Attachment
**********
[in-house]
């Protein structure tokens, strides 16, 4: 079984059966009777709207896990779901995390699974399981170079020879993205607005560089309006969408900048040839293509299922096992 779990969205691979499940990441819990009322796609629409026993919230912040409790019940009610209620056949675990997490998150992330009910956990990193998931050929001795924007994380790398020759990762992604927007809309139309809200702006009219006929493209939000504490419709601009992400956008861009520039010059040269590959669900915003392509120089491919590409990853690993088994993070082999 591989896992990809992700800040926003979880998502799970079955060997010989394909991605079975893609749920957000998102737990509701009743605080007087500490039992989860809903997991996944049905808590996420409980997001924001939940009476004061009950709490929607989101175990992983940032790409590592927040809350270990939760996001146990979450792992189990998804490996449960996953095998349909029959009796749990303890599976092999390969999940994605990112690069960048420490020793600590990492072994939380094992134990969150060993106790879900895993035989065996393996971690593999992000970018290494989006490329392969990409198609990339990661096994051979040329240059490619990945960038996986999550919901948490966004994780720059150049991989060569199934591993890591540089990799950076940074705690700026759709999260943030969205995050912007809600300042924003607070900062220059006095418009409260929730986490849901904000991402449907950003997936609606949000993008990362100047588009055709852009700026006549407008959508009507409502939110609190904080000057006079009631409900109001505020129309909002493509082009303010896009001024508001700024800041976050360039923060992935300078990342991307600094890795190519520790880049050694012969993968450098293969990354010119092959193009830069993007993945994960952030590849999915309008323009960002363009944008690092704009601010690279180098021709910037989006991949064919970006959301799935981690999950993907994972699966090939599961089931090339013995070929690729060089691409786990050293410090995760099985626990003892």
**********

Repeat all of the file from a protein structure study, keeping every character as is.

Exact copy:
[in-house]
């Protein structure tokens, strides 16, 4: 079984059966009777709207896990779901995390699974399981170079020879993205607005560089309006969408900048040839293509299922096992 779990969205691979499940990441819990009322796609629409026993919230912040409790019940009610209620056949675990997490998150992330009910956990990193998931050929001795924007994380790398020759990762992604927007809309139309809200702006009219006929493209939000504490419709601009992400956008861009520039010059040269590959669900915003392509120089491919590409990853690993088994993070082999 591989896992990809992700800040926003979880998502799970079955060997010989394909991605079975893609749920957000998102737990509701009743605080007087500490039992989860809903997991996944049905808590996420409980997001924001939940009476004061009950709490929607989101175990992983940032790409590592927040809350270990939760996001146990979450792992189990998804490996449960996953095998349909029959009796749990303890599976092999390969999940994605990112690069960048420490020793600590990492072994939380094992134990969150060993106790879900895993035989065996393996971690593999992000970018290494989006490329392969990409198609990339990661096994051979040329240059490619990945960038996986999550919901948490966004994780720059150049991989060569199934591993890591540089990799950076940074705690700026759709999260943030969205995050912007809600300042924003607070900062220059006095418009409260929730986490849901904000991402449907950003997936609606949000993008990362100047588009055709852009700026006549407008959508009507409502939110609190904080000057006079009631409900109001505020129309909002493509082009303010896009001024508001700024800041976050360039923060992935300078990342991307600094890795190519520790880049050694012969993968450098293969990354010119092959193009830069993007993945994960952030590849999915309008323009960002363009944008690092704009601010690279180098021709910037989006991949064919970006959301799935981690999950993907994972699966090939599961089931090339013995070929690729060089691409786990050293410090995760099985626990003892």